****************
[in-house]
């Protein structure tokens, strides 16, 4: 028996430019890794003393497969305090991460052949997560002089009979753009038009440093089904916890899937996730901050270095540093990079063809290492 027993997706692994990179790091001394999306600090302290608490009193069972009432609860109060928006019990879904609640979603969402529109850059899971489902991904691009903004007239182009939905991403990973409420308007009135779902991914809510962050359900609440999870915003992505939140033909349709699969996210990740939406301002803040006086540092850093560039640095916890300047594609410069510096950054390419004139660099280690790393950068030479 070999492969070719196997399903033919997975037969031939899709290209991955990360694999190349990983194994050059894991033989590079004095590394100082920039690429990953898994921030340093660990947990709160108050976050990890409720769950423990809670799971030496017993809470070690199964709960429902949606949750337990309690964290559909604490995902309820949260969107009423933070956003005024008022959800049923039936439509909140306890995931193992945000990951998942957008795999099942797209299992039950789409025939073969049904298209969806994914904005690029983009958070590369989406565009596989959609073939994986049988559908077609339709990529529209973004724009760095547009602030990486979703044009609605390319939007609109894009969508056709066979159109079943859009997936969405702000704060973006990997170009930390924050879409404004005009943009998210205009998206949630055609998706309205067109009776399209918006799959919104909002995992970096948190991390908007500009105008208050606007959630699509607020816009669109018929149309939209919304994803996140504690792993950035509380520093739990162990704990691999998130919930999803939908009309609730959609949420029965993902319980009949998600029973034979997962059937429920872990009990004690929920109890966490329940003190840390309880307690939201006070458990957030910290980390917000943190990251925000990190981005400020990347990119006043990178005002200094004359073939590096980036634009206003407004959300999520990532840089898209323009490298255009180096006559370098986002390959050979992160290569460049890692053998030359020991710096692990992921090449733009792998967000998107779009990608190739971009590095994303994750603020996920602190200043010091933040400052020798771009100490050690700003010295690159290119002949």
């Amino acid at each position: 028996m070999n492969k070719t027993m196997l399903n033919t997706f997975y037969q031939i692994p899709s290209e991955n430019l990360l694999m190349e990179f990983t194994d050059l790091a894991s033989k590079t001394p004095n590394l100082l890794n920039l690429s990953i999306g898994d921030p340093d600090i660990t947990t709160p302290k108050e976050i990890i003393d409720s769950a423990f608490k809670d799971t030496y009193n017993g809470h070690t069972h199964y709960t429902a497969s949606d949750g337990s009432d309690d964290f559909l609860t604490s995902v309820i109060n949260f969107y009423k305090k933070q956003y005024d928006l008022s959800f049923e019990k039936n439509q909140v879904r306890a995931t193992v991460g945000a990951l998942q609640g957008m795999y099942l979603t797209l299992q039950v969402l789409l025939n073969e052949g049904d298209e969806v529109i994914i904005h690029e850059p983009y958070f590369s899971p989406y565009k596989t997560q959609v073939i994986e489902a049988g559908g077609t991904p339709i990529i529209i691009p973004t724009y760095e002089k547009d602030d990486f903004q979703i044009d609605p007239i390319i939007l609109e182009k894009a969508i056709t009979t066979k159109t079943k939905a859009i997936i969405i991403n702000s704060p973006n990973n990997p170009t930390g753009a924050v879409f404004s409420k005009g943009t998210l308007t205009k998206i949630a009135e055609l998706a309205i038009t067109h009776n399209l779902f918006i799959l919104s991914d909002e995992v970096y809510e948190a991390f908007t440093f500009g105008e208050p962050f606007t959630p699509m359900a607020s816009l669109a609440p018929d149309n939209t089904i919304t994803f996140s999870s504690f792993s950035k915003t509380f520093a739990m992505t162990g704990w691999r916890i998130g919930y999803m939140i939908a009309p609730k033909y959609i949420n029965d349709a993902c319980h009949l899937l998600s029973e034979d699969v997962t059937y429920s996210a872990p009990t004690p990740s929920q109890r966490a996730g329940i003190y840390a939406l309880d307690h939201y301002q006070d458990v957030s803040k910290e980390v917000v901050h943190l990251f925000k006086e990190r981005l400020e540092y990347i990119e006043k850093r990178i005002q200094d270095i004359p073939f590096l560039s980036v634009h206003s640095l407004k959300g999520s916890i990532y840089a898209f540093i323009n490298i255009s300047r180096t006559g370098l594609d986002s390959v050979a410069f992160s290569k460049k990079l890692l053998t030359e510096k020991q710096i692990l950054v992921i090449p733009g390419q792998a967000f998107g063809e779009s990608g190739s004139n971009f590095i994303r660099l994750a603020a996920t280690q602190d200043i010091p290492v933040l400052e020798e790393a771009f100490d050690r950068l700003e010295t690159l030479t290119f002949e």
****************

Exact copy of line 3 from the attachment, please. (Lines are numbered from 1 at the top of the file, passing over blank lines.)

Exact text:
């Amino acid at each position: 028996m070999n492969k070719t027993m196997l399903n033919t997706f997975y037969q031939i692994p899709s290209e991955n430019l990360l694999m190349e990179f990983t194994d050059l790091a894991s033989k590079t001394p004095n590394l100082l890794n920039l690429s990953i999306g898994d921030p340093d600090i660990t947990t709160p302290k108050e976050i990890i003393d409720s769950a423990f608490k809670d799971t030496y009193n017993g809470h070690t069972h199964y709960t429902a497969s949606d949750g337990s009432d309690d964290f559909l609860t604490s995902v309820i109060n949260f969107y009423k305090k933070q956003y005024d928006l008022s959800f049923e019990k039936n439509q909140v879904r306890a995931t193992v991460g945000a990951l998942q609640g957008m795999y099942l979603t797209l299992q039950v969402l789409l025939n073969e052949g049904d298209e969806v529109i994914i904005h690029e850059p983009y958070f590369s899971p989406y565009k596989t997560q959609v073939i994986e489902a049988g559908g077609t991904p339709i990529i529209i691009p973004t724009y760095e002089k547009d602030d990486f903004q979703i044009d609605p007239i390319i939007l609109e182009k894009a969508i056709t009979t066979k159109t079943k939905a859009i997936i969405i991403n702000s704060p973006n990973n990997p170009t930390g753009a924050v879409f404004s409420k005009g943009t998210l308007t205009k998206i949630a009135e055609l998706a309205i038009t067109h009776n399209l779902f918006i799959l919104s991914d909002e995992v970096y809510e948190a991390f908007t440093f500009g105008e208050p962050f606007t959630p699509m359900a607020s816009l669109a609440p018929d149309n939209t089904i919304t994803f996140s999870s504690f792993s950035k915003t509380f520093a739990m992505t162990g704990w691999r916890i998130g919930y999803m939140i939908a009309p609730k033909y959609i949420n029965d349709a993902c319980h009949l899937l998600s029973e034979d699969v997962t059937y429920s996210a872990p009990t004690p990740s929920q109890r966490a996730g329940i003190y840390a939406l309880d307690h939201y301002q006070d458990v957030s803040k910290e980390v917000v901050h943190l990251f925000k006086e990190r981005l400020e540092y990347i990119e006043k850093r990178i005002q200094d270095i004359p073939f590096l560039s980036v634009h206003s640095l407004k959300g999520s916890i990532y840089a898209f540093i323009n490298i255009s300047r180096t006559g370098l594609d986002s390959v050979a410069f992160s290569k460049k990079l890692l053998t030359e510096k020991q710096i692990l950054v992921i090449p733009g390419q792998a967000f998107g063809e779009s990608g190739s004139n971009f590095i994303r660099l994750a603020a996920t280690q602190d200043i010091p290492v933040l400052e020798e790393a771009f100490d050690r950068l700003e010295t690159l030479t290119f002949e």